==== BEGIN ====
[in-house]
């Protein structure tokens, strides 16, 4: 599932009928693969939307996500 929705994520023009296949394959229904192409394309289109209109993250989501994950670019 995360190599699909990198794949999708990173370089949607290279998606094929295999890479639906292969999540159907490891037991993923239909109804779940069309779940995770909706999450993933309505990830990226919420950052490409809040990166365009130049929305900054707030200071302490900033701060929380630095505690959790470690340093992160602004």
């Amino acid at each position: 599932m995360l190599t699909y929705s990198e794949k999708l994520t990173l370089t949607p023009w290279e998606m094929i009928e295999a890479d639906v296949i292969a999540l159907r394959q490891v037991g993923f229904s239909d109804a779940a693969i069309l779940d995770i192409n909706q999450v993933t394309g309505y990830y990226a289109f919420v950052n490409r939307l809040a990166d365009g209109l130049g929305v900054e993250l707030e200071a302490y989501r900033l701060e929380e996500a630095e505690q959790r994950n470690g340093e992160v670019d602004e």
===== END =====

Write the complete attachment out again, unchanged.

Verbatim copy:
[in-house]
């Protein structure tokens, strides 16, 4: 599932009928693969939307996500 929705994520023009296949394959229904192409394309289109209109993250989501994950670019 995360190599699909990198794949999708990173370089949607290279998606094929295999890479639906292969999540159907490891037991993923239909109804779940069309779940995770909706999450993933309505990830990226919420950052490409809040990166365009130049929305900054707030200071302490900033701060929380630095505690959790470690340093992160602004």
């Amino acid at each position: 599932m995360l190599t699909y929705s990198e794949k999708l994520t990173l370089t949607p023009w290279e998606m094929i009928e295999a890479d639906v296949i292969a999540l159907r394959q490891v037991g993923f229904s239909d109804a779940a693969i069309l779940d995770i192409n909706q999450v993933t394309g309505y990830y990226a289109f919420v950052n490409r939307l809040a990166d365009g209109l130049g929305v900054e993250l707030e200071a302490y989501r900033l701060e929380e996500a630095e505690q959790r994950n470690g340093e992160v670019d602004e």